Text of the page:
Arm 50 comprises a set of superiorly disposed ratchet teeth 90 as seen in FIGS. 2 and 3. While only one set of ratchet teeth 90 is disposed upon arm 50, other ratchet teeth may be disposed along arm 50 within the scope of the instant invention. Note, that if ratchet teeth are disposed on arm 50 to communicate with undulating pattern 88 when arm 50 is disposed as seen in FIGS. 1 and 2, arm 50 must be designed to releasibly disengage those ratchet teeth from undulating pattern 88 such that arm 50 can be selectively moved distally.
Shield 40 comprises an elongated, slotted hollow cylindrical part 92 proximally disposed relative to a more distal blunted end segment 94. End segment 94 comprises an orifice 96 through which needle 70 passes as shield 40 is displaced between shielding and non-shielding positions. End segment 94 also comprises a clasp 98 for holding arm 50, especially a distal portion 99 of arm 50, in place such that arm 50 is held in linear alignment with orifice 84. Note that arm 50 is hingedly affixed to shield 40 through a hing 52. Hinge 52 is preferably a living hinge, permitting shield 40 and arm 50 to be molded as a single injection molded part. Shield 40 and arm 50 are preferably molded as a single integral molded part.
As best seen in FIG. 3, shield 40 comprises a juxtaposed first pair of stops 100 and 102 which act upon protruding section 83 to selectively restrain shield 40 in a needle 70 baring proximal disposition. Stops 100 and 102 each comprise protruding section 83 movement impeding, distal convex surfaces 104 and 106. Arm 50 is fabricated to be at a non-parallel, upwardly disposed acute angle relative to barrel 20. Pressing arm 50, at a first pressure point 110, toward syringe barrel 20 laterally displaces stops 100 and 102 to permit shield 40 to be longitudinally, distally displaced. Such displacement moves shield 40 to protectively cover needle 70. Displacement of shield 40 until ratchet teeth 90 are engaged with the pawl of undulating pattern 88, provides a temporary safety shield about needle 70. Such a displacement is seen in FIG. 4.
Noting in FIG. 4, with arm 50 disposed at the site of the temporary safety shield, a further depression of arm 50 at a second pressure point 120 releases ratchet teeth 90 from undulating pattern 88 and permits shield 40 to be proximally displaced. A convex bend 130 in arm 50 provides a convenient place where a thumb or forefinger acts upon arm 50 when releasing and simultaneously so displacing arm 50 and, therefore, shield 40. In this manner, shield 40 is displaced from being a temporary safety shield to a site where needle 70 is bared for use, as seen in FIG. 5. Note, as best seen in FIG. 3, that stops 100 and 102 each comprise a slightly impeding, but not severely restricting, proximally disposed surfaces, 108 and 109.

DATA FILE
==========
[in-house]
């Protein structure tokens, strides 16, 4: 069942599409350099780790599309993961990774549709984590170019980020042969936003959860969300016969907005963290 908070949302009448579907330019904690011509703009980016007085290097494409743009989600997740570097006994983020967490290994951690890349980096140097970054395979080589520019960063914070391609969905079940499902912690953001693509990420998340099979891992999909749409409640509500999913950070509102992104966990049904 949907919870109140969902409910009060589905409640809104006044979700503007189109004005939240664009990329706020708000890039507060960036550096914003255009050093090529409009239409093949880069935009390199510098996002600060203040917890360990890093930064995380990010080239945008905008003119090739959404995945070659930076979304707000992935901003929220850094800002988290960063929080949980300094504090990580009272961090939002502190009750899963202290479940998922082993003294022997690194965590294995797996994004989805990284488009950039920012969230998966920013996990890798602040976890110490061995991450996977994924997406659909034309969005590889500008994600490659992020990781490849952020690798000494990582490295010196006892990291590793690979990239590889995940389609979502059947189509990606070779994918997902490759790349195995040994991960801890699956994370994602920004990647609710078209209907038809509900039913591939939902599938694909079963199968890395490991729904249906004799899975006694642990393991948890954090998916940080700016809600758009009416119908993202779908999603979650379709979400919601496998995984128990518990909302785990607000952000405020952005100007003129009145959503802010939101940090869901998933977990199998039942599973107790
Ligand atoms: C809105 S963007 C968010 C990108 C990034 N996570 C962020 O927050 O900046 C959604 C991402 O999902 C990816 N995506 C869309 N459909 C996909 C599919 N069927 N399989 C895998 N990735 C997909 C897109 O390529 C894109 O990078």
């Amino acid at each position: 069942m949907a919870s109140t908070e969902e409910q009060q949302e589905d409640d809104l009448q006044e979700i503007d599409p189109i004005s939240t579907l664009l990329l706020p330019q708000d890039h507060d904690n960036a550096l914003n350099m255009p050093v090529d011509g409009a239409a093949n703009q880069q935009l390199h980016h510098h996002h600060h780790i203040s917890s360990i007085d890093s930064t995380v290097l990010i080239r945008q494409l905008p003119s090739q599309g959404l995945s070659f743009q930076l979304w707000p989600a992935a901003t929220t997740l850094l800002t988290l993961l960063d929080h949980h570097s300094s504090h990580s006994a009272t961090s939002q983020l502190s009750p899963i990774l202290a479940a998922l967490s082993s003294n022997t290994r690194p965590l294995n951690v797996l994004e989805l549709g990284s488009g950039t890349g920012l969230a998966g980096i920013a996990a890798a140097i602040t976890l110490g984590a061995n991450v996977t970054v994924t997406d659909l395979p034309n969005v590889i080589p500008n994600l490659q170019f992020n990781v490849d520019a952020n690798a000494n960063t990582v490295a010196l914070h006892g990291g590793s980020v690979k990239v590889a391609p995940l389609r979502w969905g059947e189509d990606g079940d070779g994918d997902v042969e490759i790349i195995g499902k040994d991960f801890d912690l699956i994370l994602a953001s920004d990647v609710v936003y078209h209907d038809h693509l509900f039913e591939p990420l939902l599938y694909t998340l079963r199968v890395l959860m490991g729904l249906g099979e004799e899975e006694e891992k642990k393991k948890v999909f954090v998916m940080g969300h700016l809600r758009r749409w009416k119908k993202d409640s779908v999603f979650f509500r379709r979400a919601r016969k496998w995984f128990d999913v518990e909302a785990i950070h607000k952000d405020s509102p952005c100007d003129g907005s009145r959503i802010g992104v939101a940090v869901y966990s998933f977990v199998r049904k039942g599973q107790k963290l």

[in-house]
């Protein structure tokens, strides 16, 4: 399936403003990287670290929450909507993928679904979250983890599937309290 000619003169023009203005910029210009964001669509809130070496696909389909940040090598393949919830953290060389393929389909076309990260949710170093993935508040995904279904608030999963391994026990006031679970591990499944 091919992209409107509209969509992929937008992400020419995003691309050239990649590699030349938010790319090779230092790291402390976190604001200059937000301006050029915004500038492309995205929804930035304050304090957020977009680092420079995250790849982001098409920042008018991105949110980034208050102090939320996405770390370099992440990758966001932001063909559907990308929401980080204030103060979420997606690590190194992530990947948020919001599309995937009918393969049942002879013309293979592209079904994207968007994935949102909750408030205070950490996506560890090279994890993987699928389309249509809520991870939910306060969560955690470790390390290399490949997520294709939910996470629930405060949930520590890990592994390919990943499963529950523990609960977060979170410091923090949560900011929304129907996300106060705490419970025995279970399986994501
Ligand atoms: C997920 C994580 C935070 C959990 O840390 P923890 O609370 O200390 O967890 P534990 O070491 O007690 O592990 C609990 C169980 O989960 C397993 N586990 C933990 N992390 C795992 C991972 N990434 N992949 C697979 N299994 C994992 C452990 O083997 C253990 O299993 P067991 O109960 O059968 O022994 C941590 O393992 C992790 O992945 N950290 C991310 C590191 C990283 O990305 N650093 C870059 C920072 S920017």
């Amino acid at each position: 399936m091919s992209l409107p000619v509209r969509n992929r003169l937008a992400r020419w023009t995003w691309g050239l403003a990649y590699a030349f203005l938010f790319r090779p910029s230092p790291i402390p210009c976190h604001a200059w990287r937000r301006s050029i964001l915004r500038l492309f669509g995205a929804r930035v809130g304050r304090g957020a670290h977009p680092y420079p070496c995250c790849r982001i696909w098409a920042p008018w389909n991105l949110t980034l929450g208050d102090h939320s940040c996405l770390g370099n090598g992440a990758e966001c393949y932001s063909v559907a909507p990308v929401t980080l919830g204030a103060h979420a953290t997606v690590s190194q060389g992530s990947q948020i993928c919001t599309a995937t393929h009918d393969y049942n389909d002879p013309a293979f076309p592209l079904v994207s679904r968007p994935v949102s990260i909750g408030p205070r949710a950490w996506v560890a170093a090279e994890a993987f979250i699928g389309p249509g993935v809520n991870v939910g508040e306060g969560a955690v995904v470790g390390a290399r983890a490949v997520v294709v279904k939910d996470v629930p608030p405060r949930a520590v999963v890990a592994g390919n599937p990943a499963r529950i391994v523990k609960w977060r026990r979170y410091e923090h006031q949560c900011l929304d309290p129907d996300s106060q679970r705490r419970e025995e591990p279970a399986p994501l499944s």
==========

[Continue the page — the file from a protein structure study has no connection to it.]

As may be noted in FIGS. 3-6, shield 40 comprises a second pair of juxtaposed stops, 140 and 142 (see FIG. 3). Stops 140 and 142 comprise rounded distal surfaces 144 and 146 and abruptly blunted proximal surfaces 148 and 149. Stops 140 and 142 are so shaped to permit facile distal displacement of shield 40 distally, but securely retain protruding section 83 and guard against proximal displacement of shield 40 once it has been forced thereby. Displacement of shield 40 to a permanently locked in place state is seen in FIG. 6.
The invention disclosed herein may be embodied in other specific forms without departing from the spirit or essential characteristics thereof. The present embodiment is therefore to be considered in all respects as illustrative and not restrictive, the scope of the invention being indicated by the appended claims rather than by the foregoing description, and all changes which come within the meaning and range of equivalency of the claims are therefore intended to be embraced therein.
|Cited Patent||Filing date||Publication date||Applicant||Title|
|US34045 *||Jan 7, 1862||Improved camp-candlestick|
|US4573976 *||May 24, 1984||Mar 4, 1986||Dolores A. Smith||Shielded needle|
|US4772272 *||May 11, 1987||Sep 20, 1988||Mcfarland Barton C||Needle protective sleeve|
|US5026356 *||Oct 17, 1990||Jun 25, 1991||Smith Daniel E||Safety device for needles of hypodermic syringes|
|US5219333 *||Feb 28, 1992||Jun 15, 1993||Medical Safety Products, Inc.||Blood collection tube holder|
|US5356392 *||Jan 18, 1994||Oct 18, 1994||Safety Syringes, Inc.||Shielded blood collection tube holder|
|US5411492 *||Jul 5, 1994||May 2, 1995||Sturman; Martin||Hypodermic needle protector|
|US5466223 *||Jun 20, 1994||Nov 14, 1995||Becton, Dickinson And Company||Needle assembly having single-handedly activatable needle barrier|
|US5879331 *||May 16, 1997||Mar 9, 1999||Ohmeda Inc||Medical devices having needle retraction and needle biasing mechanism|
|Citing Patent||Filing date||Publication date||Applicant||Title|
|US6592556||Jul 19, 2000||Jul 15, 2003||Tyco Healthcare Group Lp||Medical needle safety apparatus and methods|
|US6796968||Mar 13, 2001||Sep 28, 2004||Tyco Healthcare Group Lp||Reaccessible medical needle safety devices and methods|
|US6971999||Nov 14, 2002||Dec 6, 2005||Medical Instill Technologies, Inc.||Intradermal delivery device and method|
|US7001363||Nov 26, 2002||Feb 21, 2006||F. Mark Ferguson||Safety shield for medical needles|
|US7125396||Dec 30, 2002||Oct 24, 2006||Cardinal Health 303, Inc.||Safety catheter system and method|
|US7654735||Feb 2, 2010||Covidien Ag||Electronic thermometer|
|US7731692||Jul 11, 2005||Jun 8, 2010||Covidien Ag||Device for shielding a sharp tip of a cannula and method of using the same|
|US7766879||Aug 3, 2010||Becton, Dickinson And Company||Flashback blood collection needle|
|US7828773||Nov 9, 2010||Covidien Ag||Safety reset key and needle assembly|
|US7850650||Jul 11, 2005||Dec 14, 2010||Covidien Ag||Needle safety shield with reset|
|US7862547||Oct 21, 2005||Jan 4, 2011||Tyco Healthcare Group Lp||Safety shield for medical needles|